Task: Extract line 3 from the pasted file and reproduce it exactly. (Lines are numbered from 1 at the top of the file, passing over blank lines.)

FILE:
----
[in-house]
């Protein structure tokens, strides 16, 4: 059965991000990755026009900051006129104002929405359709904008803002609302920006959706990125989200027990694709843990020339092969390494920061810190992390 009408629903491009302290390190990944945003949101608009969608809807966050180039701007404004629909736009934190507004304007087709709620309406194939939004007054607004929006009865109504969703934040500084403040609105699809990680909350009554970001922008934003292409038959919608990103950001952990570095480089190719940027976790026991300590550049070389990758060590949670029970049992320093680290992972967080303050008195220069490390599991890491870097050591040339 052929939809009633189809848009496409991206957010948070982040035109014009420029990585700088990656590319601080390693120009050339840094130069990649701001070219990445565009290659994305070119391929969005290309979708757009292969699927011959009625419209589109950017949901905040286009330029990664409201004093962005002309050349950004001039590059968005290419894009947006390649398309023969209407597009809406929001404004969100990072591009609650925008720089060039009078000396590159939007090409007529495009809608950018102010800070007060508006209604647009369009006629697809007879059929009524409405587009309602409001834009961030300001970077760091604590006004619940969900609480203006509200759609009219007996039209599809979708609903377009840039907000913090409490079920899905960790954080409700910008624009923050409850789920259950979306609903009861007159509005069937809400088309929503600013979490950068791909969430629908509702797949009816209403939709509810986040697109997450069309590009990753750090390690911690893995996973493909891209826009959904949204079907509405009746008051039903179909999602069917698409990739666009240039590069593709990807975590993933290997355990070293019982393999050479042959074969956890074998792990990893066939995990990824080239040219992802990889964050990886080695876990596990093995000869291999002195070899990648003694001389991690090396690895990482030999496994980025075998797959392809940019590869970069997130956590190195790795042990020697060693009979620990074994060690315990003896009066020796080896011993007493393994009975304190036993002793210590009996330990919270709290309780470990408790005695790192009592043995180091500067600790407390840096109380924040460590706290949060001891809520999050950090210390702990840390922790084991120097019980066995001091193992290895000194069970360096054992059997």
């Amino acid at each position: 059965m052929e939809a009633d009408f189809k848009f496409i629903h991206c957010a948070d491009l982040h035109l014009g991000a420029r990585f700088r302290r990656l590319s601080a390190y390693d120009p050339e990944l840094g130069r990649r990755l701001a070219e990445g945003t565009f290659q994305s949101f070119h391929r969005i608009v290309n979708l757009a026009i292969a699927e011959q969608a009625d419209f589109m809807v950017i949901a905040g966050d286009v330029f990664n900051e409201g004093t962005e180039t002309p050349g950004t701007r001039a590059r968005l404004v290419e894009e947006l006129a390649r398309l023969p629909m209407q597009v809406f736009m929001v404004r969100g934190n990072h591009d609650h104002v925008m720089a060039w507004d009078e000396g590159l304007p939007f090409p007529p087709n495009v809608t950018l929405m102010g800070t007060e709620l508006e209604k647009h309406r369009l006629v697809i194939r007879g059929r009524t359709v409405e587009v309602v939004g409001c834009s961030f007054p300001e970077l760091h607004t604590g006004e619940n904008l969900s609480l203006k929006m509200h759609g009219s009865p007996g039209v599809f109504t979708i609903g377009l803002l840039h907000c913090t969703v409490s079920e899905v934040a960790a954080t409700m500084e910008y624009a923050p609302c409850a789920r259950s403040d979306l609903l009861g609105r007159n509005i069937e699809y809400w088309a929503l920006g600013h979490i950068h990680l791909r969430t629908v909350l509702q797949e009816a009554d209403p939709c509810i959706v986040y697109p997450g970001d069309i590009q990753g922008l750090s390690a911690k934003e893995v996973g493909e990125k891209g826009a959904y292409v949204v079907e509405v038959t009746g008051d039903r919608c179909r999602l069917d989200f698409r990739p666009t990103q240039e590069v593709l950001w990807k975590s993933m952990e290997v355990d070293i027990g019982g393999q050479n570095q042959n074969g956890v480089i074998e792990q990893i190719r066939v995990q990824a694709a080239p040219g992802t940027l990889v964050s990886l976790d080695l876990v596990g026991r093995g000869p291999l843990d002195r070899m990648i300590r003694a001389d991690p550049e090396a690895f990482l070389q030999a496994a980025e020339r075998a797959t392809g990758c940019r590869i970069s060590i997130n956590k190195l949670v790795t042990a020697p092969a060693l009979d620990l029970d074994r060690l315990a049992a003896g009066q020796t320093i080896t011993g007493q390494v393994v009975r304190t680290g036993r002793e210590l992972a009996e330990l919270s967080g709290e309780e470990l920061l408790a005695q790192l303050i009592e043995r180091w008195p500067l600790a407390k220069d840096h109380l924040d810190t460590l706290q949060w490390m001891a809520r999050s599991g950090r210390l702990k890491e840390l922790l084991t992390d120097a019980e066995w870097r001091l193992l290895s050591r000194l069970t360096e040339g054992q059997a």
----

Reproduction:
């Amino acid at each position: 059965m052929e939809a009633d009408f189809k848009f496409i629903h991206c957010a948070d491009l982040h035109l014009g991000a420029r990585f700088r302290r990656l590319s601080a390190y390693d120009p050339e990944l840094g130069r990649r990755l701001a070219e990445g945003t565009f290659q994305s949101f070119h391929r969005i608009v290309n979708l757009a026009i292969a699927e011959q969608a009625d419209f589109m809807v950017i949901a905040g966050d286009v330029f990664n900051e409201g004093t962005e180039t002309p050349g950004t701007r001039a590059r968005l404004v290419e894009e947006l006129a390649r398309l023969p629909m209407q597009v809406f736009m929001v404004r969100g934190n990072h591009d609650h104002v925008m720089a060039w507004d009078e000396g590159l304007p939007f090409p007529p087709n495009v809608t950018l929405m102010g800070t007060e709620l508006e209604k647009h309406r369009l006629v697809i194939r007879g059929r009524t359709v409405e587009v309602v939004g409001c834009s961030f007054p300001e970077l760091h607004t604590g006004e619940n904008l969900s609480l203006k929006m509200h759609g009219s009865p007996g039209v599809f109504t979708i609903g377009l803002l840039h907000c913090t969703v409490s079920e899905v934040a960790a954080t409700m500084e910008y624009a923050p609302c409850a789920r259950s403040d979306l609903l009861g609105r007159n509005i069937e699809y809400w088309a929503l920006g600013h979490i950068h990680l791909r969430t629908v909350l509702q797949e009816a009554d209403p939709c509810i959706v986040y697109p997450g970001d069309i590009q990753g922008l750090s390690a911690k934003e893995v996973g493909e990125k891209g826009a959904y292409v949204v079907e509405v038959t009746g008051d039903r919608c179909r999602l069917d989200f698409r990739p666009t990103q240039e590069v593709l950001w990807k975590s993933m952990e290997v355990d070293i027990g019982g393999q050479n570095q042959n074969g956890v480089i074998e792990q990893i190719r066939v995990q990824a694709a080239p040219g992802t940027l990889v964050s990886l976790d080695l876990v596990g026991r093995g000869p291999l843990d002195r070899m990648i300590r003694a001389d991690p550049e090396a690895f990482l070389q030999a496994a980025e020339r075998a797959t392809g990758c940019r590869i970069s060590i997130n956590k190195l949670v790795t042990a020697p092969a060693l009979d620990l029970d074994r060690l315990a049992a003896g009066q020796t320093i080896t011993g007493q390494v393994v009975r304190t680290g036993r002793e210590l992972a009996e330990l919270s967080g709290e309780e470990l920061l408790a005695q790192l303050i009592e043995r180091w008195p500067l600790a407390k220069d840096h109380l924040d810190t460590l706290q949060w490390m001891a809520r999050s599991g950090r210390l702990k890491e840390l922790l084991t992390d120097a019980e066995w870097r001091l193992l290895s050591r000194l069970t360096e040339g054992q059997a």